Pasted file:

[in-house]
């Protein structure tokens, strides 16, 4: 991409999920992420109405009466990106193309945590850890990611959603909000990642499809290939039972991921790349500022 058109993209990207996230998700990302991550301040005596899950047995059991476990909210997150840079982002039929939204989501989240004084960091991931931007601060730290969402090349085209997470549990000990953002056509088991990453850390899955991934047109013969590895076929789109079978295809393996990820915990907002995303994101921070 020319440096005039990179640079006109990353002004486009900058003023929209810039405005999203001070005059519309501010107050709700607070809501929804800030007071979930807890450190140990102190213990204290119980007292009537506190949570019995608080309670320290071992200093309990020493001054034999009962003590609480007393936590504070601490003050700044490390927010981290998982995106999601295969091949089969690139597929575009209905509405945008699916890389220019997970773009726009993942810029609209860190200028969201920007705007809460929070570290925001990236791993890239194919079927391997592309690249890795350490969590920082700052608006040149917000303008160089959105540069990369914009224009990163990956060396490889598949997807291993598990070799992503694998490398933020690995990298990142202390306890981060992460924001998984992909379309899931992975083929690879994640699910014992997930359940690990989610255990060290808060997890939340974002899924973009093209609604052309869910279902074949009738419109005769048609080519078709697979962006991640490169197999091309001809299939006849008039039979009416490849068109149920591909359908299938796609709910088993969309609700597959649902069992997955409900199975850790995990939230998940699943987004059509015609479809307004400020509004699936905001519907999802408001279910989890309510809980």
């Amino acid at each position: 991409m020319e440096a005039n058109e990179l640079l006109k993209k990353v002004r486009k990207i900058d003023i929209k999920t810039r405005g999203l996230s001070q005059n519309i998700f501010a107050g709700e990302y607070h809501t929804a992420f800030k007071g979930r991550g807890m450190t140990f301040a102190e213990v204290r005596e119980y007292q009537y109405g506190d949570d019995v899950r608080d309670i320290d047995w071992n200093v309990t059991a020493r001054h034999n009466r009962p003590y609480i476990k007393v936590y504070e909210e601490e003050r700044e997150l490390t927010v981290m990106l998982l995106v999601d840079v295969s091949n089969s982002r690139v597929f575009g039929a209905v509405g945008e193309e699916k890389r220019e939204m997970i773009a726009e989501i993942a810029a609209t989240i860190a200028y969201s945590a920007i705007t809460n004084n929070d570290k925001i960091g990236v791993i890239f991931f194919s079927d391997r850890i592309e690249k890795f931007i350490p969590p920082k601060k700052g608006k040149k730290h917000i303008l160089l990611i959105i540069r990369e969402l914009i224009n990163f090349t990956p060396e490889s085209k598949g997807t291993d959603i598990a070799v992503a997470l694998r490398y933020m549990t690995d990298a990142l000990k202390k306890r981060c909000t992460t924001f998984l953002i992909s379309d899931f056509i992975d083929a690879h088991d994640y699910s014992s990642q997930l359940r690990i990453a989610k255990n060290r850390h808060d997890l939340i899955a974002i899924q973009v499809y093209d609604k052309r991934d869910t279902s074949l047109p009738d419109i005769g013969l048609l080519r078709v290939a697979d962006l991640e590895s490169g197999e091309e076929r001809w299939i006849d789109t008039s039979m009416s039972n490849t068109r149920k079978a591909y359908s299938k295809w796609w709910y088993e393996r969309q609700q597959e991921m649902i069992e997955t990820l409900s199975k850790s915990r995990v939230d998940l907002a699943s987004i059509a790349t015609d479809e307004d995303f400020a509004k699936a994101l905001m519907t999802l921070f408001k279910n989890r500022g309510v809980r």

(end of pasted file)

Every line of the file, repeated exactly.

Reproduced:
[in-house]
């Protein structure tokens, strides 16, 4: 991409999920992420109405009466990106193309945590850890990611959603909000990642499809290939039972991921790349500022 058109993209990207996230998700990302991550301040005596899950047995059991476990909210997150840079982002039929939204989501989240004084960091991931931007601060730290969402090349085209997470549990000990953002056509088991990453850390899955991934047109013969590895076929789109079978295809393996990820915990907002995303994101921070 020319440096005039990179640079006109990353002004486009900058003023929209810039405005999203001070005059519309501010107050709700607070809501929804800030007071979930807890450190140990102190213990204290119980007292009537506190949570019995608080309670320290071992200093309990020493001054034999009962003590609480007393936590504070601490003050700044490390927010981290998982995106999601295969091949089969690139597929575009209905509405945008699916890389220019997970773009726009993942810029609209860190200028969201920007705007809460929070570290925001990236791993890239194919079927391997592309690249890795350490969590920082700052608006040149917000303008160089959105540069990369914009224009990163990956060396490889598949997807291993598990070799992503694998490398933020690995990298990142202390306890981060992460924001998984992909379309899931992975083929690879994640699910014992997930359940690990989610255990060290808060997890939340974002899924973009093209609604052309869910279902074949009738419109005769048609080519078709697979962006991640490169197999091309001809299939006849008039039979009416490849068109149920591909359908299938796609709910088993969309609700597959649902069992997955409900199975850790995990939230998940699943987004059509015609479809307004400020509004699936905001519907999802408001279910989890309510809980």
């Amino acid at each position: 991409m020319e440096a005039n058109e990179l640079l006109k993209k990353v002004r486009k990207i900058d003023i929209k999920t810039r405005g999203l996230s001070q005059n519309i998700f501010a107050g709700e990302y607070h809501t929804a992420f800030k007071g979930r991550g807890m450190t140990f301040a102190e213990v204290r005596e119980y007292q009537y109405g506190d949570d019995v899950r608080d309670i320290d047995w071992n200093v309990t059991a020493r001054h034999n009466r009962p003590y609480i476990k007393v936590y504070e909210e601490e003050r700044e997150l490390t927010v981290m990106l998982l995106v999601d840079v295969s091949n089969s982002r690139v597929f575009g039929a209905v509405g945008e193309e699916k890389r220019e939204m997970i773009a726009e989501i993942a810029a609209t989240i860190a200028y969201s945590a920007i705007t809460n004084n929070d570290k925001i960091g990236v791993i890239f991931f194919s079927d391997r850890i592309e690249k890795f931007i350490p969590p920082k601060k700052g608006k040149k730290h917000i303008l160089l990611i959105i540069r990369e969402l914009i224009n990163f090349t990956p060396e490889s085209k598949g997807t291993d959603i598990a070799v992503a997470l694998r490398y933020m549990t690995d990298a990142l000990k202390k306890r981060c909000t992460t924001f998984l953002i992909s379309d899931f056509i992975d083929a690879h088991d994640y699910s014992s990642q997930l359940r690990i990453a989610k255990n060290r850390h808060d997890l939340i899955a974002i899924q973009v499809y093209d609604k052309r991934d869910t279902s074949l047109p009738d419109i005769g013969l048609l080519r078709v290939a697979d962006l991640e590895s490169g197999e091309e076929r001809w299939i006849d789109t008039s039979m009416s039972n490849t068109r149920k079978a591909y359908s299938k295809w796609w709910y088993e393996r969309q609700q597959e991921m649902i069992e997955t990820l409900s199975k850790s915990r995990v939230d998940l907002a699943s987004i059509a790349t015609d479809e307004d995303f400020a509004k699936a994101l905001m519907t999802l921070f408001k279910n989890r500022g309510v809980r």